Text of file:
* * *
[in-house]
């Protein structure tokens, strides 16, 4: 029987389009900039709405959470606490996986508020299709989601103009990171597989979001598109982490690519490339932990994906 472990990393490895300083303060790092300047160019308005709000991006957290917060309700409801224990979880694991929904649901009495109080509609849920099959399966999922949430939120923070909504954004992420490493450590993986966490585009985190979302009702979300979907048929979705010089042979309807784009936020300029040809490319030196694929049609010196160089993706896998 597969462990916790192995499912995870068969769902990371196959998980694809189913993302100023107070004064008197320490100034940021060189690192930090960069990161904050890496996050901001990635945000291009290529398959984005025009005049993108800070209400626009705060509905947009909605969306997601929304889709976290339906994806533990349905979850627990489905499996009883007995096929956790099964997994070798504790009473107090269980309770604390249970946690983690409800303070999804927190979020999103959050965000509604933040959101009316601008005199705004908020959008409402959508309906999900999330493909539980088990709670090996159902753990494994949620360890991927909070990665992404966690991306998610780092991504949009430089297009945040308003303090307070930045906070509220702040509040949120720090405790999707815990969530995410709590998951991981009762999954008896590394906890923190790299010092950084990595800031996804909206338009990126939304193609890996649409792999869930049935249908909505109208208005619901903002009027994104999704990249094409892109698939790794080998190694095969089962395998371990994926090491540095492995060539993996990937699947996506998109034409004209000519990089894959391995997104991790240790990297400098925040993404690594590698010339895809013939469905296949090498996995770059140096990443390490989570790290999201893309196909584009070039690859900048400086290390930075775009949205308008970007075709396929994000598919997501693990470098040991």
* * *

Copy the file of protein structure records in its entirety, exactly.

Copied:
[in-house]
């Protein structure tokens, strides 16, 4: 029987389009900039709405959470606490996986508020299709989601103009990171597989979001598109982490690519490339932990994906 472990990393490895300083303060790092300047160019308005709000991006957290917060309700409801224990979880694991929904649901009495109080509609849920099959399966999922949430939120923070909504954004992420490493450590993986966490585009985190979302009702979300979907048929979705010089042979309807784009936020300029040809490319030196694929049609010196160089993706896998 597969462990916790192995499912995870068969769902990371196959998980694809189913993302100023107070004064008197320490100034940021060189690192930090960069990161904050890496996050901001990635945000291009290529398959984005025009005049993108800070209400626009705060509905947009909605969306997601929304889709976290339906994806533990349905979850627990489905499996009883007995096929956790099964997994070798504790009473107090269980309770604390249970946690983690409800303070999804927190979020999103959050965000509604933040959101009316601008005199705004908020959008409402959508309906999900999330493909539980088990709670090996159902753990494994949620360890991927909070990665992404966690991306998610780092991504949009430089297009945040308003303090307070930045906070509220702040509040949120720090405790999707815990969530995410709590998951991981009762999954008896590394906890923190790299010092950084990595800031996804909206338009990126939304193609890996649409792999869930049935249908909505109208208005619901903002009027994104999704990249094409892109698939790794080998190694095969089962395998371990994926090491540095492995060539993996990937699947996506998109034409004209000519990089894959391995997104991790240790990297400098925040993404690594590698010339895809013939469905296949090498996995770059140096990443390490989570790290999201893309196909584009070039690859900048400086290390930075775009949205308008970007075709396929994000598919997501693990470098040991």